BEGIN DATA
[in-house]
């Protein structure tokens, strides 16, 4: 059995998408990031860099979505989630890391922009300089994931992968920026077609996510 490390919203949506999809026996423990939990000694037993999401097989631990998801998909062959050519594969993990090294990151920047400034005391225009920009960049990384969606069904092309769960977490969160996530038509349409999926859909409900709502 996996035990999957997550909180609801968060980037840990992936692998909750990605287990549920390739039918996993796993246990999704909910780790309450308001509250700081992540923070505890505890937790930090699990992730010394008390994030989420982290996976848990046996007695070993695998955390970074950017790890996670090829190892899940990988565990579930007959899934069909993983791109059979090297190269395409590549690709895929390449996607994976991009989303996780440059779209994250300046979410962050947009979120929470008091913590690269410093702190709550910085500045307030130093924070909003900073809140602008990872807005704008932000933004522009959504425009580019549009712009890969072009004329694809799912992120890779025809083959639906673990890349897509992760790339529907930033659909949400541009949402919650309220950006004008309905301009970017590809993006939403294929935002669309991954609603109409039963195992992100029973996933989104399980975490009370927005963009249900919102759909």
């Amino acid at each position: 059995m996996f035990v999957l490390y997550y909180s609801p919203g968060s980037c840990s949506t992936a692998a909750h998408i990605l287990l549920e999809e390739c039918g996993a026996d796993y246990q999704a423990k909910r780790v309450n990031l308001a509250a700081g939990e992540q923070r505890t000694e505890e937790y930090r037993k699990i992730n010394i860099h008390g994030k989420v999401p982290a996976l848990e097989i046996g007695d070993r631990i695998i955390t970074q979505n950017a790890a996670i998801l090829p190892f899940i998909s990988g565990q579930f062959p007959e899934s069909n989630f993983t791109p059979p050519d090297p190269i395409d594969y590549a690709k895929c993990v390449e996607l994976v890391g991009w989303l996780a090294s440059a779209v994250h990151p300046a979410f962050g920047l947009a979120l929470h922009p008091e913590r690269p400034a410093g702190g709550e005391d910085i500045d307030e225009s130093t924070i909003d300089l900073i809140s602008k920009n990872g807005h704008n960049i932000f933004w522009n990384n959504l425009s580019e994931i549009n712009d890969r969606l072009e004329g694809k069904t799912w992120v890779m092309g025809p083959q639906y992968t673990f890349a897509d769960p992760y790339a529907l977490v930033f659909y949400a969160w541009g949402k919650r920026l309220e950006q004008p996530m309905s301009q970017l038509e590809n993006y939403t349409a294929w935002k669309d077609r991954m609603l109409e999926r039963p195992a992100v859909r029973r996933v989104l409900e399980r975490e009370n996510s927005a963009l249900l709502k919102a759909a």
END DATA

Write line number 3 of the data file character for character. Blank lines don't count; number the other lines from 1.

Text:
């Amino acid at each position: 059995m996996f035990v999957l490390y997550y909180s609801p919203g968060s980037c840990s949506t992936a692998a909750h998408i990605l287990l549920e999809e390739c039918g996993a026996d796993y246990q999704a423990k909910r780790v309450n990031l308001a509250a700081g939990e992540q923070r505890t000694e505890e937790y930090r037993k699990i992730n010394i860099h008390g994030k989420v999401p982290a996976l848990e097989i046996g007695d070993r631990i695998i955390t970074q979505n950017a790890a996670i998801l090829p190892f899940i998909s990988g565990q579930f062959p007959e899934s069909n989630f993983t791109p059979p050519d090297p190269i395409d594969y590549a690709k895929c993990v390449e996607l994976v890391g991009w989303l996780a090294s440059a779209v994250h990151p300046a979410f962050g920047l947009a979120l929470h922009p008091e913590r690269p400034a410093g702190g709550e005391d910085i500045d307030e225009s130093t924070i909003d300089l900073i809140s602008k920009n990872g807005h704008n960049i932000f933004w522009n990384n959504l425009s580019e994931i549009n712009d890969r969606l072009e004329g694809k069904t799912w992120v890779m092309g025809p083959q639906y992968t673990f890349a897509d769960p992760y790339a529907l977490v930033f659909y949400a969160w541009g949402k919650r920026l309220e950006q004008p996530m309905s301009q970017l038509e590809n993006y939403t349409a294929w935002k669309d077609r991954m609603l109409e999926r039963p195992a992100v859909r029973r996933v989104l409900e399980r975490e009370n996510s927005a963009l249900l709502k919102a759909a």